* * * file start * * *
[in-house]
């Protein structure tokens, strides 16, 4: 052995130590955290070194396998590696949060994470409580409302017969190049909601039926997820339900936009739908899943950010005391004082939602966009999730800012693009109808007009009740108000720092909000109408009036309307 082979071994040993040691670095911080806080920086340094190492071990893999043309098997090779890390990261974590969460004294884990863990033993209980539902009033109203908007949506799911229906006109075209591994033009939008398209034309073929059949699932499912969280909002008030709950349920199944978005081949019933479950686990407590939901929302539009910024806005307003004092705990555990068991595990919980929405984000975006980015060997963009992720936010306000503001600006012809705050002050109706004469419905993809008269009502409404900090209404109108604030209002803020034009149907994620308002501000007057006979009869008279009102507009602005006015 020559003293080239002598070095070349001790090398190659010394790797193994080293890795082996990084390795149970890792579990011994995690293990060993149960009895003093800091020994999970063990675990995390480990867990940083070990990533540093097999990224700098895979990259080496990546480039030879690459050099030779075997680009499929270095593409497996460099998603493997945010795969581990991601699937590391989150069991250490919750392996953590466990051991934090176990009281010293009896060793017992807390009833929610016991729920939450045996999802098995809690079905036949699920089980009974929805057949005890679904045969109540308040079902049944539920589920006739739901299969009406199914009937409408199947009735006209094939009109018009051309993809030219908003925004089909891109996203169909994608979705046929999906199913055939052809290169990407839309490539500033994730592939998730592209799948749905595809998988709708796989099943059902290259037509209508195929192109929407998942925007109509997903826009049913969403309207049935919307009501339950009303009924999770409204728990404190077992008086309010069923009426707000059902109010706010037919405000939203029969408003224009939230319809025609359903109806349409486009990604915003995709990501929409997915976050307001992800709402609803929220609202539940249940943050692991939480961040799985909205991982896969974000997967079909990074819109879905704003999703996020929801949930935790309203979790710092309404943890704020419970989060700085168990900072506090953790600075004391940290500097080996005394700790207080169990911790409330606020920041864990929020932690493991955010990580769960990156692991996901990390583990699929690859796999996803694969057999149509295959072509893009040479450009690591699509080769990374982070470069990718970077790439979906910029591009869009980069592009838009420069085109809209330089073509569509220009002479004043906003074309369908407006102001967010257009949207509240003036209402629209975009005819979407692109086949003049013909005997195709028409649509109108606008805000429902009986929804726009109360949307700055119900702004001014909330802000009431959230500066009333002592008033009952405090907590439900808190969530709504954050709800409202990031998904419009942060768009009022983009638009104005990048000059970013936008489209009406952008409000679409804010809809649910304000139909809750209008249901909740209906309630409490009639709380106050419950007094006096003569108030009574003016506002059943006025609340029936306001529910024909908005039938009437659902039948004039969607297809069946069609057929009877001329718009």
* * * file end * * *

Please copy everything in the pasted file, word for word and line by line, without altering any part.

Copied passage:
[in-house]
């Protein structure tokens, strides 16, 4: 052995130590955290070194396998590696949060994470409580409302017969190049909601039926997820339900936009739908899943950010005391004082939602966009999730800012693009109808007009009740108000720092909000109408009036309307 082979071994040993040691670095911080806080920086340094190492071990893999043309098997090779890390990261974590969460004294884990863990033993209980539902009033109203908007949506799911229906006109075209591994033009939008398209034309073929059949699932499912969280909002008030709950349920199944978005081949019933479950686990407590939901929302539009910024806005307003004092705990555990068991595990919980929405984000975006980015060997963009992720936010306000503001600006012809705050002050109706004469419905993809008269009502409404900090209404109108604030209002803020034009149907994620308002501000007057006979009869008279009102507009602005006015 020559003293080239002598070095070349001790090398190659010394790797193994080293890795082996990084390795149970890792579990011994995690293990060993149960009895003093800091020994999970063990675990995390480990867990940083070990990533540093097999990224700098895979990259080496990546480039030879690459050099030779075997680009499929270095593409497996460099998603493997945010795969581990991601699937590391989150069991250490919750392996953590466990051991934090176990009281010293009896060793017992807390009833929610016991729920939450045996999802098995809690079905036949699920089980009974929805057949005890679904045969109540308040079902049944539920589920006739739901299969009406199914009937409408199947009735006209094939009109018009051309993809030219908003925004089909891109996203169909994608979705046929999906199913055939052809290169990407839309490539500033994730592939998730592209799948749905595809998988709708796989099943059902290259037509209508195929192109929407998942925007109509997903826009049913969403309207049935919307009501339950009303009924999770409204728990404190077992008086309010069923009426707000059902109010706010037919405000939203029969408003224009939230319809025609359903109806349409486009990604915003995709990501929409997915976050307001992800709402609803929220609202539940249940943050692991939480961040799985909205991982896969974000997967079909990074819109879905704003999703996020929801949930935790309203979790710092309404943890704020419970989060700085168990900072506090953790600075004391940290500097080996005394700790207080169990911790409330606020920041864990929020932690493991955010990580769960990156692991996901990390583990699929690859796999996803694969057999149509295959072509893009040479450009690591699509080769990374982070470069990718970077790439979906910029591009869009980069592009838009420069085109809209330089073509569509220009002479004043906003074309369908407006102001967010257009949207509240003036209402629209975009005819979407692109086949003049013909005997195709028409649509109108606008805000429902009986929804726009109360949307700055119900702004001014909330802000009431959230500066009333002592008033009952405090907590439900808190969530709504954050709800409202990031998904419009942060768009009022983009638009104005990048000059970013936008489209009406952008409000679409804010809809649910304000139909809750209008249901909740209906309630409490009639709380106050419950007094006096003569108030009574003016506002059943006025609340029936306001529910024909908005039938009437659902039948004039969607297809069946069609057929009877001329718009």